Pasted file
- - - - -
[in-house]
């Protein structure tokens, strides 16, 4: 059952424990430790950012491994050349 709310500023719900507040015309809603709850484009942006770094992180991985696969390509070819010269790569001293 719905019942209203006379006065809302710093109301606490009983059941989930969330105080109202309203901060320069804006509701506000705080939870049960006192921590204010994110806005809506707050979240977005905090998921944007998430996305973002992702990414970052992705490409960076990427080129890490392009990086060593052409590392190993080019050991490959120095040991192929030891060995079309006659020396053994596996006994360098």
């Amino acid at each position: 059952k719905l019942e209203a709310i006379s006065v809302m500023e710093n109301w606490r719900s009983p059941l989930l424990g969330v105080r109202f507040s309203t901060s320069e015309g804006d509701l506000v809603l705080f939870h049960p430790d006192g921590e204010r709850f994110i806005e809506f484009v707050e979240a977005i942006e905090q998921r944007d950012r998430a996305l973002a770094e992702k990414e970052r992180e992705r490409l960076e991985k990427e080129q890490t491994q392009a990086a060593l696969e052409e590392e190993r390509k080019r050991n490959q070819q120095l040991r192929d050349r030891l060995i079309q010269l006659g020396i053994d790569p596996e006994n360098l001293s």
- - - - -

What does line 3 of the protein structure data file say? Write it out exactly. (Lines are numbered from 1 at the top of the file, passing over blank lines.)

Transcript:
């Amino acid at each position: 059952k719905l019942e209203a709310i006379s006065v809302m500023e710093n109301w606490r719900s009983p059941l989930l424990g969330v105080r109202f507040s309203t901060s320069e015309g804006d509701l506000v809603l705080f939870h049960p430790d006192g921590e204010r709850f994110i806005e809506f484009v707050e979240a977005i942006e905090q998921r944007d950012r998430a996305l973002a770094e992702k990414e970052r992180e992705r490409l960076e991985k990427e080129q890490t491994q392009a990086a060593l696969e052409e590392e190993r390509k080019r050991n490959q070819q120095l040991r192929d050349r030891l060995i079309q010269l006659g020396i053994d790569p596996e006994n360098l001293s």